Wait, I ess-plain. No. There is too much. I sum up. As Chef herself said, "these cakes are not supposed to be pretty."
Our four-sided cake project is sort of a crash course/practical exam in different cake decorating techniques. Chef showed us each of the different required components one after another, and then we were expected to do them on our individual hunk o’ styrofoam (that’s right, it’s not only ugly on the outside... this cake is ugly on the inside, too!). With several different required media and elements, we basically had to do each side of the cake in a completely different style.
As for the color scheme (I called it my "Edgar Allen Poe Memorial Cake,") we had to make the rolled fondant that’s covering the styrofoam cake on our own, but then for the rolled fondant elements such as the swag and drapes, we had to use whatever leftover bits of fondant we could find in the "leftover bits of fondant bucket." I decided to do another assignment first (making buds for gum paste flowers), so by the time I got to the bucket, the only colors left were neon red, leprechaun green and black. The choice was obvious.
Here’s a shot of our (mostly) finished cakes (a few of my classmates didn’t finish theirs, tsk tsk) that shows how, despite its macabre appearance, my cake had one of the more restrained color combinations:
Just to recap the required elements: I marbled the white fondant with some violet gel coloring to get the marble effect, which was my favorite part of the cake. Enrobing the cake in rolled fondant was one of the things we had to do... and doesn’t "enrobing" sound ever so much cooler than "coverin’"?
Next came the royal icing agitas... we had to do a large lace point design that stood up from the cake and "had air around it" (the standing butterfly) and one royal icing runout design (the puffy butterfly on top of the cake) plus one side of royal icing ropes (not shown, on the back), one side of small lace point designs and one side of royal icing extensions. I combined my small lace point and extension elements on the left side of the cake as shown by using the lace points as the anchor for the extensions (which was allowed).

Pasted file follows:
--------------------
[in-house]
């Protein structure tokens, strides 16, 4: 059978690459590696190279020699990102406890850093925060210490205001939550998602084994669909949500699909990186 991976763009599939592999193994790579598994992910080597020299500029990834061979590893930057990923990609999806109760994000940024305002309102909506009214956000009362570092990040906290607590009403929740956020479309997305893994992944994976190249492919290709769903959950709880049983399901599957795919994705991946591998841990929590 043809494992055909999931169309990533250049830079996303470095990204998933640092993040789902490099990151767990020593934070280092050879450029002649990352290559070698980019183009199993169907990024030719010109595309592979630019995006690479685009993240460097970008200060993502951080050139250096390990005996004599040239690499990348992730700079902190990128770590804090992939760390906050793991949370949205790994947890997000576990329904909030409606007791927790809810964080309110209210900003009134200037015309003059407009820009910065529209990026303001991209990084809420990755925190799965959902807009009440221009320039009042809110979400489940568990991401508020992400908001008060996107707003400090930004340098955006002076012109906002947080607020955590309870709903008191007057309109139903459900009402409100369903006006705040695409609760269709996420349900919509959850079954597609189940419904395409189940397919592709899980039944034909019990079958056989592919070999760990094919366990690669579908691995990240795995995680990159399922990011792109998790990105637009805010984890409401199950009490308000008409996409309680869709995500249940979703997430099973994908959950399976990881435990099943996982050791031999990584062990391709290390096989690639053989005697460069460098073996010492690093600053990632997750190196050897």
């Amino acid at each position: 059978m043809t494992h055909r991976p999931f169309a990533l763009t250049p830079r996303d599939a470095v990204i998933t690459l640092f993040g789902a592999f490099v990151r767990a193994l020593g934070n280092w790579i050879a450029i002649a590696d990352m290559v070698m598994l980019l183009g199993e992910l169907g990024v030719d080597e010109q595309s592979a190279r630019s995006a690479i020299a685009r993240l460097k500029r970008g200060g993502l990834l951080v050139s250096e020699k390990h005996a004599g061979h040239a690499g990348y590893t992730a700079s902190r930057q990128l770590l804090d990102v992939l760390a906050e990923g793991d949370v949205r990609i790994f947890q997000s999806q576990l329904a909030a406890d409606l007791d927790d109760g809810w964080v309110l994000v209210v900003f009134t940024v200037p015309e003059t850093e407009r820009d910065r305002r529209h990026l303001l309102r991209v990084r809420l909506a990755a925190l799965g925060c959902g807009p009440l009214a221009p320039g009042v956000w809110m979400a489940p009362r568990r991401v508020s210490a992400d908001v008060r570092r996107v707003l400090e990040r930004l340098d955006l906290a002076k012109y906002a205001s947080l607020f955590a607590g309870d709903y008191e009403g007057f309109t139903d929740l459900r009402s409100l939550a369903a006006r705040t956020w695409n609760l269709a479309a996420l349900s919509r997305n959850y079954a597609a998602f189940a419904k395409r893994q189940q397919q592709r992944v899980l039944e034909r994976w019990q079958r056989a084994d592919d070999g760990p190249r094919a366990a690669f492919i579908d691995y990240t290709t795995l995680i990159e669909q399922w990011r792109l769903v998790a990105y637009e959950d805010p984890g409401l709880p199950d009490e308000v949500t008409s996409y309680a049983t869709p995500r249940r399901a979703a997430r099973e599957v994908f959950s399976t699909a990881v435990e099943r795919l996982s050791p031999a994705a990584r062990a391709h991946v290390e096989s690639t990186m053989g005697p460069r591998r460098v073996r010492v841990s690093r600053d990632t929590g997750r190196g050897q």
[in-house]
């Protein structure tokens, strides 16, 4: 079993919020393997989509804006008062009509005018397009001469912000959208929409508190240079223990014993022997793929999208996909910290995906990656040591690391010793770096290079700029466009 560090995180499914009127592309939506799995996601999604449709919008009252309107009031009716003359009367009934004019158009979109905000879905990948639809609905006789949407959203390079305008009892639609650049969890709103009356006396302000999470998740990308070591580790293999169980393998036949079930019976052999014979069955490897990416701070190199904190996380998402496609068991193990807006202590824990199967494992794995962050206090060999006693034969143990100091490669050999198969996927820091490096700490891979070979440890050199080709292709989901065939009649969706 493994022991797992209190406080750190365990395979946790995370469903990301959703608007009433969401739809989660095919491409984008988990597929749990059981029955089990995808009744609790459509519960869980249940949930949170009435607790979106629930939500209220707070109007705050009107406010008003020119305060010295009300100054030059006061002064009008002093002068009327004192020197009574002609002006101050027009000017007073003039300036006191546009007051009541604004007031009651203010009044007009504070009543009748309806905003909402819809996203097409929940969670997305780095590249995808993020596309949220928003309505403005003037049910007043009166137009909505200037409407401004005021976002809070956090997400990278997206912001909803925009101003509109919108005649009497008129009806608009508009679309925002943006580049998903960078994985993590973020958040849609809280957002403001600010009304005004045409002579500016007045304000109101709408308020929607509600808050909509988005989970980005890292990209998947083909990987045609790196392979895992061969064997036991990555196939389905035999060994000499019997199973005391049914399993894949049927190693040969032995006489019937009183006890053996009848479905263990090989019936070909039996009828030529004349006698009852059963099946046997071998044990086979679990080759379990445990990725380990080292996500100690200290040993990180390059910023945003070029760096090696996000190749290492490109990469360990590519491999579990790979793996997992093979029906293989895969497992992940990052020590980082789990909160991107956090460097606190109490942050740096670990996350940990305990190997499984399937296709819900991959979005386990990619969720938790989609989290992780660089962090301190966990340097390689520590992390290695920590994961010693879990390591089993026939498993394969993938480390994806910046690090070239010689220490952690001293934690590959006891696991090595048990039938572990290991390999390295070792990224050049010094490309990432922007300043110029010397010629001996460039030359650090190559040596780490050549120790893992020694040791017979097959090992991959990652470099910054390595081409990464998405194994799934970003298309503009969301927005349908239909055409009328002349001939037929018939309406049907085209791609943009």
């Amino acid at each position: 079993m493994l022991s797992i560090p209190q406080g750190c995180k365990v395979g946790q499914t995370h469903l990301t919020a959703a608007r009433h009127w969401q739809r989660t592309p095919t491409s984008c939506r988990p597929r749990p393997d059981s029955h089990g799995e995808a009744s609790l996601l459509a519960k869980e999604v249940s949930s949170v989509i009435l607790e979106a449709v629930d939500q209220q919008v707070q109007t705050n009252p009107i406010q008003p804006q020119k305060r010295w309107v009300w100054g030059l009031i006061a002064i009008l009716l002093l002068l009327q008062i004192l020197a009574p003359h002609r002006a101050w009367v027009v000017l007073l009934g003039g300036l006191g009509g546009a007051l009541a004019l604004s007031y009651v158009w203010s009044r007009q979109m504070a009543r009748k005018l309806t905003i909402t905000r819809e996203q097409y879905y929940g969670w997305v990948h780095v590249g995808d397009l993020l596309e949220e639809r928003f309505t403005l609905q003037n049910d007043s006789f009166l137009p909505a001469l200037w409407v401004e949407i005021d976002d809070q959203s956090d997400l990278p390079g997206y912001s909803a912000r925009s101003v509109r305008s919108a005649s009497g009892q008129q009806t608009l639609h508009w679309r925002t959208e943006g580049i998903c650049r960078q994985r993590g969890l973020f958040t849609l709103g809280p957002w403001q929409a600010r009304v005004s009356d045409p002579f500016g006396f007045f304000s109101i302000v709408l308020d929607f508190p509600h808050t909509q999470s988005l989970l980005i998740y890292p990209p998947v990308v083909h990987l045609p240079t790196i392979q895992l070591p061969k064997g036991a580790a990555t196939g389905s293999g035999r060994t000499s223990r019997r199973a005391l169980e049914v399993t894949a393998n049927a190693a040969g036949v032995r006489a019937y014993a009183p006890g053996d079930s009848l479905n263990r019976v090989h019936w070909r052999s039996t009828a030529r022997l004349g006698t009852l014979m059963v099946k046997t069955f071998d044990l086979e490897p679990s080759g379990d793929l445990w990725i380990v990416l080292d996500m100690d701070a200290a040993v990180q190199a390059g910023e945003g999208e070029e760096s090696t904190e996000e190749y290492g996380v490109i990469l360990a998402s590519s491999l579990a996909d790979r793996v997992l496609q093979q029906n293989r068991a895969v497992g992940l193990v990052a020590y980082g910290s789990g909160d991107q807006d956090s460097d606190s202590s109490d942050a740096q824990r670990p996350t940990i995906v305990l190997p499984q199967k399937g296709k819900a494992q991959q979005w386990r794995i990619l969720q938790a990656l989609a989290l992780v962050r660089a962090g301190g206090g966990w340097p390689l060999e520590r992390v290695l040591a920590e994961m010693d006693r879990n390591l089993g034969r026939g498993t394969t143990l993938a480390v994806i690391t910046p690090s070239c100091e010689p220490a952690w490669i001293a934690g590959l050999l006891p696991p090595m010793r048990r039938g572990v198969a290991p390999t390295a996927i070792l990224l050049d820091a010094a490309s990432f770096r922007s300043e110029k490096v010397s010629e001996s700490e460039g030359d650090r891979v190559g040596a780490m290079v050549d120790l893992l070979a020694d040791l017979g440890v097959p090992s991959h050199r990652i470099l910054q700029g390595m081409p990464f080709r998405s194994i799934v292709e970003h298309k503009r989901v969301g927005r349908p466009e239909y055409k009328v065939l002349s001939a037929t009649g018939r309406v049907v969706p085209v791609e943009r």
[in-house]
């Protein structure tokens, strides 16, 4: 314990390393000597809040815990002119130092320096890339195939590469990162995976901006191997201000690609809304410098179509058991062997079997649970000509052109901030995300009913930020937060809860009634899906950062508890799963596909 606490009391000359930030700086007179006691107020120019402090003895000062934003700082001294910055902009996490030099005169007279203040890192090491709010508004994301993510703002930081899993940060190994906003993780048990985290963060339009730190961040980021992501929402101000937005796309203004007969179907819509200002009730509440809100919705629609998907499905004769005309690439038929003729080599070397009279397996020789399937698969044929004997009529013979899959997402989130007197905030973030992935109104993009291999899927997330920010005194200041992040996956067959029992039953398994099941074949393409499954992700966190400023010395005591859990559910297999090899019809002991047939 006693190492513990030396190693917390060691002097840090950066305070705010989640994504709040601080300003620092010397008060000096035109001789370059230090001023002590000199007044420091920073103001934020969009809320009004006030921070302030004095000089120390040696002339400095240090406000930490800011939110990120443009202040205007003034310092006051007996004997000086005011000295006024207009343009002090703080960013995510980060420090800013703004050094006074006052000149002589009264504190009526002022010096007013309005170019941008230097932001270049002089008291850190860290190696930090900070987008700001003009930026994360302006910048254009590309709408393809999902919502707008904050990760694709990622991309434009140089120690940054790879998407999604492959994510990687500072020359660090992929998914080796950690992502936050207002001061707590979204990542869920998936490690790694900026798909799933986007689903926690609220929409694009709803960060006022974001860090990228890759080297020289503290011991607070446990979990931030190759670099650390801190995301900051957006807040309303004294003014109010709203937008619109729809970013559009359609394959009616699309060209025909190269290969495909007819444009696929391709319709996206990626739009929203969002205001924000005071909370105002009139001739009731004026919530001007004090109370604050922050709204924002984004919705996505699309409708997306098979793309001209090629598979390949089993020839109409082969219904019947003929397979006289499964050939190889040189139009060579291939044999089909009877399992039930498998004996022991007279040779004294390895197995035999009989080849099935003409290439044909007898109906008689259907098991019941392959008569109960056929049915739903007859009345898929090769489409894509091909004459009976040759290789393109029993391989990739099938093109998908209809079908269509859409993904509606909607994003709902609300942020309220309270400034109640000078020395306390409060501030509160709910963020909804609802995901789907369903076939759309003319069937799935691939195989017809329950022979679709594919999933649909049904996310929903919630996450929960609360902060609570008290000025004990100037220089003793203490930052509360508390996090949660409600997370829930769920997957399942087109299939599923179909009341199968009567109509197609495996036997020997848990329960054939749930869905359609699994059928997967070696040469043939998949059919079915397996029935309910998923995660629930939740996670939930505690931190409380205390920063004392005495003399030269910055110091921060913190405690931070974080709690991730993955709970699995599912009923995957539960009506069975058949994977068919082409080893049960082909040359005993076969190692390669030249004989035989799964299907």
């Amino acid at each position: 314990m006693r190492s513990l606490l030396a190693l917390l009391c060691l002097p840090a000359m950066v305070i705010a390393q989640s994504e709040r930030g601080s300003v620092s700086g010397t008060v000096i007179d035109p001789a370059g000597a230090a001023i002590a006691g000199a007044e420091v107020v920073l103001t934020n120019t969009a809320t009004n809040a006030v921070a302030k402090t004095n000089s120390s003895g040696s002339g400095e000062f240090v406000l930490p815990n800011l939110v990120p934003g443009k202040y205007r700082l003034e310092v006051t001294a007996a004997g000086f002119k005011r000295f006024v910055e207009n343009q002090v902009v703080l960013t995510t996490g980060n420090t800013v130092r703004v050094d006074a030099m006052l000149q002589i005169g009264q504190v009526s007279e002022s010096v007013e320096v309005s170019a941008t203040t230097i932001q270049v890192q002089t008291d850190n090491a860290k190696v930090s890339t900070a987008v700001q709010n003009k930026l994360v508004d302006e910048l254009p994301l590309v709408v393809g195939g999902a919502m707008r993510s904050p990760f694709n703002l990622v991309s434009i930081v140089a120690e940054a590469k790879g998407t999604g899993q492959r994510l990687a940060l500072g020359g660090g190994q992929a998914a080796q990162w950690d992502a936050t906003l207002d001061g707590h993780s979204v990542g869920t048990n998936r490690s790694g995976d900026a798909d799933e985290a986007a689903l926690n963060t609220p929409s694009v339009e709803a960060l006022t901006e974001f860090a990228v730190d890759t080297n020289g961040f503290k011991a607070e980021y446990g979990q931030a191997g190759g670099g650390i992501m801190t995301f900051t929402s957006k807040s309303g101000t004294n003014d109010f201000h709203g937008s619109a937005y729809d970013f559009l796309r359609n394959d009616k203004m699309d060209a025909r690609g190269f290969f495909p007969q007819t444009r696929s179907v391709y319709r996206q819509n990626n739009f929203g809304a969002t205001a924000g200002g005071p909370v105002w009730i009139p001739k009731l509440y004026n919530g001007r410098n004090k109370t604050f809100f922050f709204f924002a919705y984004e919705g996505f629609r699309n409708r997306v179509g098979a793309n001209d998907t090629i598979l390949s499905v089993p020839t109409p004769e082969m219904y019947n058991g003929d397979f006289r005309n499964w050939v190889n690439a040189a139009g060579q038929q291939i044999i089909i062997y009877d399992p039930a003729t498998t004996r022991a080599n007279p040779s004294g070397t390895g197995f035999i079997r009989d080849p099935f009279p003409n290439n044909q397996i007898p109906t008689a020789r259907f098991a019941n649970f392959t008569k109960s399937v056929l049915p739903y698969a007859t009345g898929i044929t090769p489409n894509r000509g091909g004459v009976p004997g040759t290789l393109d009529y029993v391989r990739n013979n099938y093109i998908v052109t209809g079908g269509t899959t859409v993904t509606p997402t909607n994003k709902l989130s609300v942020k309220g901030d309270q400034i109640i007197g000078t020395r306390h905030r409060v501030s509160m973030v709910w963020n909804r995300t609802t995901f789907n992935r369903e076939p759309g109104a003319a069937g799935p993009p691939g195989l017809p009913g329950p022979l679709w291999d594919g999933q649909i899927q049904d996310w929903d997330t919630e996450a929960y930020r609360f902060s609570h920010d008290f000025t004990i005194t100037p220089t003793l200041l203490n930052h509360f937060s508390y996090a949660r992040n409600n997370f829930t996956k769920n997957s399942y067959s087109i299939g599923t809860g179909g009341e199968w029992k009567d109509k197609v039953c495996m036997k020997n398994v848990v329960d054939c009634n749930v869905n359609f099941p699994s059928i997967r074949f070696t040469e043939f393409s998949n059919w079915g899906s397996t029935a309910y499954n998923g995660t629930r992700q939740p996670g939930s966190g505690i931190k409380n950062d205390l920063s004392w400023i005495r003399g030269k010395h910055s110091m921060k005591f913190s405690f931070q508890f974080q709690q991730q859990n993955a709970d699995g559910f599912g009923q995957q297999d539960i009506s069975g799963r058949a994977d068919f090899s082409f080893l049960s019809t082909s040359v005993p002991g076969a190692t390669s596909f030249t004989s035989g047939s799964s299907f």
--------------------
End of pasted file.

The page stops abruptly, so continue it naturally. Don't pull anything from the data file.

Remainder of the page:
We also had to do a royal icing shell border along the bottom of one side, which is on the back (not shown, but pretty decent).
Royal icing is a maddening thing, as it has to be thin enough to be all purdy-like, but still thick enough to stick where you want it. While fighting my way through it, I was scolded by Chef for falling behind and working too slowly. I made the mistake of trying to explain myself, which got the "Thou Shalt Not Question Chef" look of withering and loss of Daily Performance Points Towards My Final Grade. Oh well. What I knew, and Chef did not, was that rolled fondant to me is just like marzipan. And I know my marzipan. I wasn’t worried about that portion of the project; it was the royal icing that was vexing me, so I was taking my time with it.
Here’s another ghastly view:
The decorative fondant requirements were one rope and one textured border, drape and swags with decorative thingies of our choice to hide the edges. I went for little black roses. It just seemed right. The final element was to use a silicone press of some kind. I was having some trouble with the black fondant because, to get it that dark, you need to add a lot of coloring agent, which makes the fondant softer. I knew it would just get stuck in a lace pattern press, so I grabbed a simple leaf. It was unshapeable due to the softness of the fondant, but its lifeless, rumpled form on top of the cake somehow goes with my funereal color scheme.
When I finished right on time (and ahead of a few classmates, one of whom never completed hers... so there), Chef seemed pleased and called my roses "darling," so I guess I’m back in her good graces. She’s still my favorite non-German-speaking chef, anyway.
We have two more cake projects to go: one two-person wedding cake and one "individual" three layer cake. All I’ll say for now about my individual cake project is that I am very, very, very excited about it, and that, when I showed her the sketches for it, Chef’s comment was "I’m looking forward to seeing that one," sort of in the same tone people use when they admit they only watch car racing for the crashes.
The two-person wedding cake is going to be very cool. Legolas and I decided to work together again. Chef initially picked an ultra-femme dainty cake for us that was all royal icing lace points and other fiddly delicate stuff, and added that it had to be pastel colors.
"The two of you are real color fiends, so I’m going to have to restrain you," she said. (By the way, in the group cake photo above, Legolas’ cake is the lurid red and blue one on the right end... color fiends indeed!)
We were submissive. We nodded along. I didn’t give a crap about the color, quite frankly, I was dreading all that royal icing. Shudder.
After lunch, she called the two of us back up and said she’d reconsidered our assignment and was giving us a different cake. That was cool because the whole idea of the cake project is to do something according to "the customer’s preference," not your own, but I think she saw our hearts sink ever so slightly when she showed us that first dainty-paintsy cake.
So our new cake is a crazy, bold, graphic design of interlocking and overlapping fondant circles with a cascade of roses down one side.
Oh, and not one stitch of royal icing. Wheeee!